So -- high sensitivity means excellent tracking on a moving object. Low sensitivity means stable focus without it snapping around or getting distracted.
    LOL this posted just as I was typing. I said this sounds like a question for Barry Green, and like magic it appeared. Excellent explanation. I think this makes the auto-focus an more relevant and powerful tool. Thanks Barry


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    I had the opportunity to test it yesterday when filming a carpenter at work. It was a mixture of medium telephoto shots (when there was lots of dust or potential damage to the lens) and quite bit of macro.

    Initially I had it on default, and to be honest it did a pretty good job - however what suited me best once I had decided on the framing for different shots was to assign a button to trigger Area mode. I then kept a fairly narrow focus field using the cross hairs to make sure it was aligned to the part I wanted in focus, and this let me do some really off-set framing. I could of course use the touch screen to move the focus point around whilst filming. I found I needed to hold the screen pretty firmly so not to introduce shake, but the results were fantastic, and absolutely pin sharp.

    I also used manual focus, but occasionally used the Push Auto button which worked well too.


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    Senior Member 7DDude's Avatar
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    Quote Originally Posted by Barry_Green View Post
    AF Speed is simple -- it's how fast the autofocus system focuses. Experiment with it, you'll see -- the fastest speed will snap things into focus, the slowest speed causes the focus motors to respond very gradually. On the fastest speed, it can be a bit "twitchy" if anything changes in the frame. On the slowest speed it might be more graceful in its transitions, but -- if your object is moving fast, the slowest speed might not be able to catch up to it adequately, where a faster speed would do better.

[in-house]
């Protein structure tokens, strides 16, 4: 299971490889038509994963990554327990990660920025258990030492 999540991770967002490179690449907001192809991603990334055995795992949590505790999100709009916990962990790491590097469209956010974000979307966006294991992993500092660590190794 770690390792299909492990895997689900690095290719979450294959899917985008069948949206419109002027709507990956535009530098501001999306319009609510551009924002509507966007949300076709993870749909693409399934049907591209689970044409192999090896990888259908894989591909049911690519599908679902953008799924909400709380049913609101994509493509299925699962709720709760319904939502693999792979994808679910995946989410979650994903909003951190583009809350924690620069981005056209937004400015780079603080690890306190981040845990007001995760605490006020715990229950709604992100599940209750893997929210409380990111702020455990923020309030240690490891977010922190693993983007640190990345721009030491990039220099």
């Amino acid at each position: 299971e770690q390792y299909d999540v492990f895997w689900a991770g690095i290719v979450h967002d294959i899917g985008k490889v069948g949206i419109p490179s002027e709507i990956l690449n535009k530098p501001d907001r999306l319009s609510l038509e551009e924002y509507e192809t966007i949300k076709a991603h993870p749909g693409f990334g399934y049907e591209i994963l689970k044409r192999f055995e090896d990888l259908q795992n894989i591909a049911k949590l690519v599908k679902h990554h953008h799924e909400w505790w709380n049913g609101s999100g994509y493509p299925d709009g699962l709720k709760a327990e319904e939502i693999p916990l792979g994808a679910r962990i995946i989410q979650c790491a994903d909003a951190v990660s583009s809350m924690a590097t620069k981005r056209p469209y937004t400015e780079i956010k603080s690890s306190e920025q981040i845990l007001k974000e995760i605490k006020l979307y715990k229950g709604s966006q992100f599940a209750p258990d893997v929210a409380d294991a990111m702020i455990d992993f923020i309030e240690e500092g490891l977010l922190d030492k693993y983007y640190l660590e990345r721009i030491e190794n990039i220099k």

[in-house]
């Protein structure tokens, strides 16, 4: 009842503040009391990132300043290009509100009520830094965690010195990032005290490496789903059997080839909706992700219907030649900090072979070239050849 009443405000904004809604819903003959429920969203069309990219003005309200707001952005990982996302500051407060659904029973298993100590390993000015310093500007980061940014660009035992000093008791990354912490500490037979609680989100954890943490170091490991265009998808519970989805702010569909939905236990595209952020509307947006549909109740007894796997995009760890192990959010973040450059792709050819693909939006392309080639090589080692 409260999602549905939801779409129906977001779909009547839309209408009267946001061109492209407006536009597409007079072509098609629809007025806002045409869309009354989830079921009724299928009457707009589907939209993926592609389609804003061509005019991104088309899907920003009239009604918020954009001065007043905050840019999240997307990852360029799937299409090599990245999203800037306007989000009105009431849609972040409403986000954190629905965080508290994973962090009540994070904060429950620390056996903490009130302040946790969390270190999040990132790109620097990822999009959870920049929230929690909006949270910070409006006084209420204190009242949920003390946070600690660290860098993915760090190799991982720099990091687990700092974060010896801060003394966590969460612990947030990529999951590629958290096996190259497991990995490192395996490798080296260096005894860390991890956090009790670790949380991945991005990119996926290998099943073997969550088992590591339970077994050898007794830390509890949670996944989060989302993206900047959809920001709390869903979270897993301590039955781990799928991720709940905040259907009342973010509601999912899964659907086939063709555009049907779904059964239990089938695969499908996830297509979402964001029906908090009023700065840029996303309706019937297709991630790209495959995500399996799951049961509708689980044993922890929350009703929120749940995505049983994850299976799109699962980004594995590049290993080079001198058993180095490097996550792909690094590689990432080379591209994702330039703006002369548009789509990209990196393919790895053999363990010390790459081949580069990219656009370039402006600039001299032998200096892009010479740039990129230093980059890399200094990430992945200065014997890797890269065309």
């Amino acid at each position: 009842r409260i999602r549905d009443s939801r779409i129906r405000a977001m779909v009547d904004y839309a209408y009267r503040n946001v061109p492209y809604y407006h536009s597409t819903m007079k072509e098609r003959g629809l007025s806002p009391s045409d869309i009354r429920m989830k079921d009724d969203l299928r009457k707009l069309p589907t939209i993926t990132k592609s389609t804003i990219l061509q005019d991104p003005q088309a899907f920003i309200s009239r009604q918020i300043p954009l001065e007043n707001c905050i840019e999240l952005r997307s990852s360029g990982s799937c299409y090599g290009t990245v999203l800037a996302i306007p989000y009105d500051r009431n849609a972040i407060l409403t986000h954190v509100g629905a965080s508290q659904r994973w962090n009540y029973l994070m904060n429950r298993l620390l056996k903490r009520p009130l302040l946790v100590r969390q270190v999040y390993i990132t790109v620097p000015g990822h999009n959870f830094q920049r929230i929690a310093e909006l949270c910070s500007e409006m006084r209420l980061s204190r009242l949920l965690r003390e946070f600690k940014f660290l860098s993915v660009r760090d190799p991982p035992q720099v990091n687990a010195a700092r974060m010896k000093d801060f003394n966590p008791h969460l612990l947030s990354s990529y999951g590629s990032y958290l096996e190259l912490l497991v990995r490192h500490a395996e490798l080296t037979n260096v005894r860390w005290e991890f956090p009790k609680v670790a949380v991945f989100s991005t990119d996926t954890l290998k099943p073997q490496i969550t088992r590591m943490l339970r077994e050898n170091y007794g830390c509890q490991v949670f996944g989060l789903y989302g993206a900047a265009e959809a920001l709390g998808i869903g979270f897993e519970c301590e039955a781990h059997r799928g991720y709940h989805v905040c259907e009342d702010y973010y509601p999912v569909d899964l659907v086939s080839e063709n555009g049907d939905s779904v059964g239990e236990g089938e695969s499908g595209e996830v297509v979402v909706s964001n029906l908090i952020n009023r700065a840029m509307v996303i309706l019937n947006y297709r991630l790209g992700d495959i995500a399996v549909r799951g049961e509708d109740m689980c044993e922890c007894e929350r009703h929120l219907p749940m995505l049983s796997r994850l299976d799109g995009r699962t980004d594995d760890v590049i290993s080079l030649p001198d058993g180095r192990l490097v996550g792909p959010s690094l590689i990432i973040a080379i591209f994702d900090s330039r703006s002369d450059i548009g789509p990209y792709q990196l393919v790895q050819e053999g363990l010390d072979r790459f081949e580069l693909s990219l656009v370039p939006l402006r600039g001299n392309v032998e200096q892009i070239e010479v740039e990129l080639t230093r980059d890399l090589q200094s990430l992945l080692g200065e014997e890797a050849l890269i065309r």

AF Sensitivity is basically a delay before the autofocus thinks it needs to refocus. The more sensitive you set it, the quicker it will be to respond. Two examples: if you're videoing a kid on a swing, swinging towards you and away from you, you'd want the sensitivity at its highest so the autofocus can track the kid accurately. On the other hand, if you're filming a stand-up interview and someone walks between the camera and the subject, you'd want the sensitivity to be on its lowest, so the autofocus wouldn't hop immediately to the interloper and then leap back to the interview subject; instead you'd want the autofocus to "stick" on your subject. So if you set the sensitivity low, it'll be "stickier" and less resistant to start hunting for a new focus point. It works sort of like a delay; the autofocus system may think "ooh, we're out of focus now" but the delay says "eh, don't worry about it, don't go hopping over like a rabbit on adderall, stay put. If we're still out of focus a second from now, then you should refocus."